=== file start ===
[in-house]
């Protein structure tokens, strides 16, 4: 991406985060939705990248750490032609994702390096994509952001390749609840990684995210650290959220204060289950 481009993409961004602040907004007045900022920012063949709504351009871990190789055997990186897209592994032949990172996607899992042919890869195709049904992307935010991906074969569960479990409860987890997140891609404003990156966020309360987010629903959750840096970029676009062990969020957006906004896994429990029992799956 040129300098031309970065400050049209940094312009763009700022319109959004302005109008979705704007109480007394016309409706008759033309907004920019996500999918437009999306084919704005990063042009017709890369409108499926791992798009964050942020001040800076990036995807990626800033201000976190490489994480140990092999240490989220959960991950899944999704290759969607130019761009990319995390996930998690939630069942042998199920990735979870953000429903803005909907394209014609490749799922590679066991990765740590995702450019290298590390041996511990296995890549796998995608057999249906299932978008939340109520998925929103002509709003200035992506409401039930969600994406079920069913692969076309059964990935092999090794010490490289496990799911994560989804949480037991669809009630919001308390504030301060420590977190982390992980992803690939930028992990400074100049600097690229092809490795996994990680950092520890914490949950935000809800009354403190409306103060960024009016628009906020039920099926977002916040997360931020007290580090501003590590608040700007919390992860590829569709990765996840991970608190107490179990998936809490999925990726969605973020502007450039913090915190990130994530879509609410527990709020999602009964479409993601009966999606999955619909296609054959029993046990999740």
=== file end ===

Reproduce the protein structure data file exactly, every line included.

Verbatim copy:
[in-house]
């Protein structure tokens, strides 16, 4: 991406985060939705990248750490032609994702390096994509952001390749609840990684995210650290959220204060289950 481009993409961004602040907004007045900022920012063949709504351009871990190789055997990186897209592994032949990172996607899992042919890869195709049904992307935010991906074969569960479990409860987890997140891609404003990156966020309360987010629903959750840096970029676009062990969020957006906004896994429990029992799956 040129300098031309970065400050049209940094312009763009700022319109959004302005109008979705704007109480007394016309409706008759033309907004920019996500999918437009999306084919704005990063042009017709890369409108499926791992798009964050942020001040800076990036995807990626800033201000976190490489994480140990092999240490989220959960991950899944999704290759969607130019761009990319995390996930998690939630069942042998199920990735979870953000429903803005909907394209014609490749799922590679066991990765740590995702450019290298590390041996511990296995890549796998995608057999249906299932978008939340109520998925929103002509709003200035992506409401039930969600994406079920069913692969076309059964990935092999090794010490490289496990799911994560989804949480037991669809009630919001308390504030301060420590977190982390992980992803690939930028992990400074100049600097690229092809490795996994990680950092520890914490949950935000809800009354403190409306103060960024009016628009906020039920099926977002916040997360931020007290580090501003590590608040700007919390992860590829569709990765996840991970608190107490179990998936809490999925990726969605973020502007450039913090915190990130994530879509609410527990709020999602009964479409993601009966999606999955619909296609054959029993046990999740």